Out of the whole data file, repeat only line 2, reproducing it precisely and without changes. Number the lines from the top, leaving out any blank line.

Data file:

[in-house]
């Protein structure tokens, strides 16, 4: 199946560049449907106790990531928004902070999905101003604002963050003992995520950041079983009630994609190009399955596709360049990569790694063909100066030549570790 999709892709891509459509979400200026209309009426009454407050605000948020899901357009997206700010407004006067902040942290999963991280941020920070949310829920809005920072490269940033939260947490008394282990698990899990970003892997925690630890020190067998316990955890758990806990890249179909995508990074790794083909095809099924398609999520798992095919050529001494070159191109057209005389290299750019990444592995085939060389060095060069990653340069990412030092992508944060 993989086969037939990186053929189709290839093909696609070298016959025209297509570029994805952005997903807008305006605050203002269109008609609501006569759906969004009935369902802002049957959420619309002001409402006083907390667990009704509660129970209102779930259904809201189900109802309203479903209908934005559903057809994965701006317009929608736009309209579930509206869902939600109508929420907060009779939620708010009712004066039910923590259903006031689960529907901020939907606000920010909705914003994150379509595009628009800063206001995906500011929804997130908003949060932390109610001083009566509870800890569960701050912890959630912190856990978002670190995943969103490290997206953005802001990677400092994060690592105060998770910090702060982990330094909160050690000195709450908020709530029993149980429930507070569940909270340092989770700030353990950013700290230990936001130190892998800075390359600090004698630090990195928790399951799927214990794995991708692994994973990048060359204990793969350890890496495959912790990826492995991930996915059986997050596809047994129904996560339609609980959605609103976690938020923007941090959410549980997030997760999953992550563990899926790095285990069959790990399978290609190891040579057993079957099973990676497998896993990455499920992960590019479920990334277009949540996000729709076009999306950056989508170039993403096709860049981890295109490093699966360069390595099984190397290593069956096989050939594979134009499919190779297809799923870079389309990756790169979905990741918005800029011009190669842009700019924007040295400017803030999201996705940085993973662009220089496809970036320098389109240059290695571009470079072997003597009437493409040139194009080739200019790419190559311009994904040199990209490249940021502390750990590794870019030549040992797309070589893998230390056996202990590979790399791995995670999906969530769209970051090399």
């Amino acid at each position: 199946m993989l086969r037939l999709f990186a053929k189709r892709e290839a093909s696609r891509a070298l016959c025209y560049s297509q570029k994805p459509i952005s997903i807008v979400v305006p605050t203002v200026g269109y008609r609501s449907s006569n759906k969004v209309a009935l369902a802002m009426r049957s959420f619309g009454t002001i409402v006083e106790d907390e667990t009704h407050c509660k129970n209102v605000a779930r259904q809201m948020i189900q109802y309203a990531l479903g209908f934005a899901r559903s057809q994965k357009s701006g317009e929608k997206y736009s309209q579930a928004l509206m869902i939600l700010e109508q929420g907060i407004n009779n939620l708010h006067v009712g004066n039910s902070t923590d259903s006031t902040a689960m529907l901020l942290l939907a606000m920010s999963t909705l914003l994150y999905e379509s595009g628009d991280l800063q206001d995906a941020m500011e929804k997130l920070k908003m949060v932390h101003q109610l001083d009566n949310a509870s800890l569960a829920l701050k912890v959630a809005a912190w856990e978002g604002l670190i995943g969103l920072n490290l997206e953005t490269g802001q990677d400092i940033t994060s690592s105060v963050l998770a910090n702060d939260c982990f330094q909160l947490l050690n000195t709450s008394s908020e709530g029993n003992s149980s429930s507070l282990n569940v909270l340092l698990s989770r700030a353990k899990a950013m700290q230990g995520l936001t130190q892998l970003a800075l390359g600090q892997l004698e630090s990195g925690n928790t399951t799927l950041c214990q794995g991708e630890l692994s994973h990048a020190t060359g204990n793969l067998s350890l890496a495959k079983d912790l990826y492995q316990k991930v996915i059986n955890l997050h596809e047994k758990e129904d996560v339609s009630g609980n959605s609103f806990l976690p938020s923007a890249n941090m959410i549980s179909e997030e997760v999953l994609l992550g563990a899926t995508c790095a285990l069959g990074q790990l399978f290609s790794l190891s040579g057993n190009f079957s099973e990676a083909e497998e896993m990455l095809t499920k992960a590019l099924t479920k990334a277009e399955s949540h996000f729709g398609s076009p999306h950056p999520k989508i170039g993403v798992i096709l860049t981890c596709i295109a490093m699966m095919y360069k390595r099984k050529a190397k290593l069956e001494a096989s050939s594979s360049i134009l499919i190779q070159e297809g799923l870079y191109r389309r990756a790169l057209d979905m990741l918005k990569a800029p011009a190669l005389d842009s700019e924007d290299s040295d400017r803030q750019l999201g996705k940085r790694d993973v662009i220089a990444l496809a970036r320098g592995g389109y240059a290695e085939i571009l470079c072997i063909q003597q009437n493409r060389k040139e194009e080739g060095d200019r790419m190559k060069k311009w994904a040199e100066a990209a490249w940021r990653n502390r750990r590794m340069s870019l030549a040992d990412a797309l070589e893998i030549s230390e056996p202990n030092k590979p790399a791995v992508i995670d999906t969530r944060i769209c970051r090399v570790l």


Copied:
């Protein structure tokens, strides 16, 4: 199946560049449907106790990531928004902070999905101003604002963050003992995520950041079983009630994609190009399955596709360049990569790694063909100066030549570790 999709892709891509459509979400200026209309009426009454407050605000948020899901357009997206700010407004006067902040942290999963991280941020920070949310829920809005920072490269940033939260947490008394282990698990899990970003892997925690630890020190067998316990955890758990806990890249179909995508990074790794083909095809099924398609999520798992095919050529001494070159191109057209005389290299750019990444592995085939060389060095060069990653340069990412030092992508944060 993989086969037939990186053929189709290839093909696609070298016959025209297509570029994805952005997903807008305006605050203002269109008609609501006569759906969004009935369902802002049957959420619309002001409402006083907390667990009704509660129970209102779930259904809201189900109802309203479903209908934005559903057809994965701006317009929608736009309209579930509206869902939600109508929420907060009779939620708010009712004066039910923590259903006031689960529907901020939907606000920010909705914003994150379509595009628009800063206001995906500011929804997130908003949060932390109610001083009566509870800890569960701050912890959630912190856990978002670190995943969103490290997206953005802001990677400092994060690592105060998770910090702060982990330094909160050690000195709450908020709530029993149980429930507070569940909270340092989770700030353990950013700290230990936001130190892998800075390359600090004698630090990195928790399951799927214990794995991708692994994973990048060359204990793969350890890496495959912790990826492995991930996915059986997050596809047994129904996560339609609980959605609103976690938020923007941090959410549980997030997760999953992550563990899926790095285990069959790990399978290609190891040579057993079957099973990676497998896993990455499920992960590019479920990334277009949540996000729709076009999306950056989508170039993403096709860049981890295109490093699966360069390595099984190397290593069956096989050939594979134009499919190779297809799923870079389309990756790169979905990741918005800029011009190669842009700019924007040295400017803030999201996705940085993973662009220089496809970036320098389109240059290695571009470079072997003597009437493409040139194009080739200019790419190559311009994904040199990209490249940021502390750990590794870019030549040992797309070589893998230390056996202990590979790399791995995670999906969530769209970051090399």